Critical limb ischemia is a manifestation of peripheral artery disease that carries significant mortality and morbidity risk in humans, although its genetic determinants remain largely unknown. We previously discovered 2 overlapping quantitative trait loci in mice, Lsq-1 and Civq-1, that affected limb muscle survival and stroke volume after femoral artery or middle cerebral artery ligation, respectively. Here, we report that a Bag3 variant (Ile81Met) segregates with tissue protection from hind-limb ischemia.Methods:
We treated mice with either adeno-associated viruses encoding a control (green fluorescent protein) or 2 BAG3 (Bcl-2–associated athanogene-3) variants, namely Met81 or Ile81, and subjected the mice to hind-limb ischemia.Results:
We found that the BAG3 Ile81Met variant in the C57BL/6 (BL6) mouse background segregates with protection from tissue necrosis in a shorter congenic fragment of Lsq-1 (C.B6–Lsq1-3). BALB/c mice treated with adeno-associated virus encoding the BL6 BAG3 variant (Ile81; n=25) displayed reduced limb-tissue necrosis and increased limb tissue perfusion compared with Met81- (n=25) or green fluorescent protein– (n=29) expressing animals. BAG3Ile81, but not BAG3Met81, improved ischemic muscle myopathy and muscle precursor cell differentiation and improved muscle regeneration in a separate, toxin-induced model of injury. Systemic injection of adeno-associated virus–BAG3Ile81 (n=9), but not BAG3Met81 (n=10) or green fluorescent protein (n=5), improved ischemic limb blood flow and limb muscle histology and restored muscle function (force production). Compared with BAG3Met81, BAG3Ile81 displayed improved binding to the small heat shock protein (HspB8) in ischemic skeletal muscle cells and enhanced ischemic muscle autophagic flux.Conclusions:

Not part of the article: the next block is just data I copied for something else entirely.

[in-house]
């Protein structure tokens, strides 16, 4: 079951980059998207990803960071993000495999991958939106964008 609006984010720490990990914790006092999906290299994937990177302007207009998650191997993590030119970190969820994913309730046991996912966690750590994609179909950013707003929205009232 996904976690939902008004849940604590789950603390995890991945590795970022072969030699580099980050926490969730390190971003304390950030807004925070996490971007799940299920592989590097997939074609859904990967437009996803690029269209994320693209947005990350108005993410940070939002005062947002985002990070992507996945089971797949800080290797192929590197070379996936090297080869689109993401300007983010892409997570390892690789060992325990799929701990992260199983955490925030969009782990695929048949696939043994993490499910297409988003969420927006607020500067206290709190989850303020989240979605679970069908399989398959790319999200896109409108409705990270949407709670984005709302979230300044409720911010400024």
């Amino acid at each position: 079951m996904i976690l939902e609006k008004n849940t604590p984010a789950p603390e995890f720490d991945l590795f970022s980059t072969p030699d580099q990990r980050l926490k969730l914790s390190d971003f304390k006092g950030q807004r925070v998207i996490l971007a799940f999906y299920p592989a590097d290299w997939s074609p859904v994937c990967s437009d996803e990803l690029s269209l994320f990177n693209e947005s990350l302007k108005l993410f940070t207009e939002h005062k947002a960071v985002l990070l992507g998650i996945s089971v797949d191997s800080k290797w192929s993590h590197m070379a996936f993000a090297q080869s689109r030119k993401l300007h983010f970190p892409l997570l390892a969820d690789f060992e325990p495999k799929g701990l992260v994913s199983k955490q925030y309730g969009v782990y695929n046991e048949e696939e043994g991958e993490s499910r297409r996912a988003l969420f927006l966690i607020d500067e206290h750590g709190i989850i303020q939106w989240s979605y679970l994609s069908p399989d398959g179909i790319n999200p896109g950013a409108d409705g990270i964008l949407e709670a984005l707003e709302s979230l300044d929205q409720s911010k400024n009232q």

Taken together, our data demonstrate that genetic variation in BAG3 plays an important role in the prevention of ischemic tissue necrosis. These results highlight a pathway that preserves tissue survival and muscle function in the setting of ischemia.